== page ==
Even as a tech industry, we increasingly underestimate the importance of developers—too many within the enterprise think developers aren't relevant to their business. Sure, some grudgingly accept that developers can have a say in infrastructure decisions, but application-level decisions? No way.
This is a profound mistake, one that many companies will discover to their hurt, as Forrester makes clear in a new brief, "Developers Must Shape Digital Experience Platform Investments." While this brief covers a particular area of software—digital experience platforms—its application carries much further to all areas of software.
In short, "Without engaged developers, organizations will fall behind the competition's digital experiences," because a business' ability to iterate quickly to meet or exceed customer expectations ultimately depends on its own developers.
Agnostic about developers
Redmonk has been preaching the developer gospel for years, calling them "the new kingmakers." In other words, enterprises increasingly depend on developers to make technology decisions as they rush to build applications. Indeed 50% of cloud spending already routes around CIOs through developers as they eschew IT to serve the needs of line of business leaders.
SEE: Your enterprise needs more developers... a lot more (TechRepublic)
Far too many assume this means that developers are primarily useful for choosing between data platforms, figuring out which cloud provider to use, or other infrastructure-related decisions. But, as Forrester highlights, developers are increasingly critical at every level of the software stack.
From the report:
Too often, digital investment focuses on enabling business practitioners like digital marketers while treating developer tooling as a secondary concern. But this is a risky strategy, as digital disruption demands control when essential skills are shifting.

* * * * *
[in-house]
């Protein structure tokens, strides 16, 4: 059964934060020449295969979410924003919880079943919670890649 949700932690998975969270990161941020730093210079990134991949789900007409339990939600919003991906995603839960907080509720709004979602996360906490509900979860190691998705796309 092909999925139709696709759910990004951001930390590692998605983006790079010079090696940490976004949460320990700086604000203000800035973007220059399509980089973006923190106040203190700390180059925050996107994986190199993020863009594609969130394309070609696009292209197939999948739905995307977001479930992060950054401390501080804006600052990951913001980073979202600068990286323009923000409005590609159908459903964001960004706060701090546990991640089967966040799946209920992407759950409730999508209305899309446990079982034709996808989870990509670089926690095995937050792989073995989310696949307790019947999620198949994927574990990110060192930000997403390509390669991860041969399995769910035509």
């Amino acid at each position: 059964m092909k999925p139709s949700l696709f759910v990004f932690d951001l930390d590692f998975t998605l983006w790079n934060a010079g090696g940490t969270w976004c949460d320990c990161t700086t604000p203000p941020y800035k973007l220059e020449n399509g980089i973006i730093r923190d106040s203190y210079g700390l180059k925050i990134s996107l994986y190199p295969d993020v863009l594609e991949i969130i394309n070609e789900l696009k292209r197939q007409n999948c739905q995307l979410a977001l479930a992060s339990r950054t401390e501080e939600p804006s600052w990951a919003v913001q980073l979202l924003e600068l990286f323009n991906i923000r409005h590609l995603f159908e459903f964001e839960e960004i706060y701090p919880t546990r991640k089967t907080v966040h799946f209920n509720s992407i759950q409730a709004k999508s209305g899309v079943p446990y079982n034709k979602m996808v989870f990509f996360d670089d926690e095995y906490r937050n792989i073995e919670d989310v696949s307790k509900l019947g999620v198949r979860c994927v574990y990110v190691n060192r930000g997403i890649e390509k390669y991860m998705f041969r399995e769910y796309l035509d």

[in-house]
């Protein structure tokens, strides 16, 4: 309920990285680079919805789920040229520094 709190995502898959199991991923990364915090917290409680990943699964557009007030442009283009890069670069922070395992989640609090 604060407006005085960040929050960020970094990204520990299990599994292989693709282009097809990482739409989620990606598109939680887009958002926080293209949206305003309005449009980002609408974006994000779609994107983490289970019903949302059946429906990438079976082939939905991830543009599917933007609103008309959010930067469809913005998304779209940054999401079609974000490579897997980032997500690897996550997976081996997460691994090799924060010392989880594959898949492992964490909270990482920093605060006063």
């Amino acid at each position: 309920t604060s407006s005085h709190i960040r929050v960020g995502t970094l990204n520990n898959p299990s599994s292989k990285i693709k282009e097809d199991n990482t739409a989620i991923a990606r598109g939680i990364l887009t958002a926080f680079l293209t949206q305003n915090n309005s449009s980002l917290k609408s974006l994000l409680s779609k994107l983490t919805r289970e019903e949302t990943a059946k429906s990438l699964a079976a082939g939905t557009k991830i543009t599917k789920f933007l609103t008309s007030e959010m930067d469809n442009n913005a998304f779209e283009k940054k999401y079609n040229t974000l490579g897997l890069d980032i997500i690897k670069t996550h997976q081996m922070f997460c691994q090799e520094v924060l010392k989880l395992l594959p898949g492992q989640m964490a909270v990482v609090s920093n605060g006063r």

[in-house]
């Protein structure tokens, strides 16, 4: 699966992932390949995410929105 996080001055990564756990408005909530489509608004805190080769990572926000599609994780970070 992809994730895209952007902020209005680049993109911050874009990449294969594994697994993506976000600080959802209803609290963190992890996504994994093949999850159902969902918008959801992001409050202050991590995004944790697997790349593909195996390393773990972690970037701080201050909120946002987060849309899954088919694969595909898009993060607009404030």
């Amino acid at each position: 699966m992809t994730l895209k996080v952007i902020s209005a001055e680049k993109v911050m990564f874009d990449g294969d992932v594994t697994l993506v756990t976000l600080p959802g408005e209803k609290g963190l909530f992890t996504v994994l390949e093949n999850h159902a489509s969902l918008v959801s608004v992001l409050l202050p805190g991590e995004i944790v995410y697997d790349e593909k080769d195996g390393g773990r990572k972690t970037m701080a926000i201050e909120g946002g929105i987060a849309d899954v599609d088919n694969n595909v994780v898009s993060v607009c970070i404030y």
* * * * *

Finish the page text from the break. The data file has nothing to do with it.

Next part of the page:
Too many companies invest heavily in digital, but do so in suboptimal ways: "Most expertise resides in agencies, SIs, and the vendor's professional services team."
Rather than invest in developers, who can quickly respond to a company's shifting business needs, enterprises try to offload their application requirements to outside parties, which forces them into a downward spiral of dependency on others.
As I've stressed, developers are the gift that keeps on giving, and should be prioritized as such.
What developers hath wrought
Forrester makes it clear how developers help: "Developers care about the technology, the developer ecosystem, and their ability to operate at speed and scale. When these concerns go unmet, the business' ability to control its digital destiny lessens." The more an enterprise needs to accelerate its pace of innovation, the more it needs to make developers first-class citizens in all areas of software development, not merely infrastructure.
SEE: Face it: Developers are becoming babies (TechRepublic)Of course, often this developer focus will shift how companies think about infrastructure. More developer control is almost certainly going to mean more public cloud adoption, because real cloud equals real speed, as Forrester highlights: "Provision a server, and you set the organization back weeks. Spin up a new, virtual instance on public cloud infrastructure, and you're up and running in minutes."
As digital becomes the primary battleground for winning over customers, enterprises need to cede more control of their digital strategies to in-house developers. Software truly is eating the world, and companies that control their software through developers are going to win while those who outsource to agencies and others simply won't be able to move fast enough to keep up.
- Your enterprise needs more developers... a lot more (TechRepublic)
- Developers are pragmatic, not religious, about software (TechRepublic)
- Face it: Developers are becoming babies (TechRepublic)
- Why every developer is an open source developer now (TechRepublic)
- Microsoft touts free stuff to lure server-leaning IT pros to its cloud (TechRepublic)
Matt Asay is a veteran technology columnist who has written for CNET, ReadWrite, and other tech media. Asay has also held a variety of executive roles with leading mobile and big data software companies.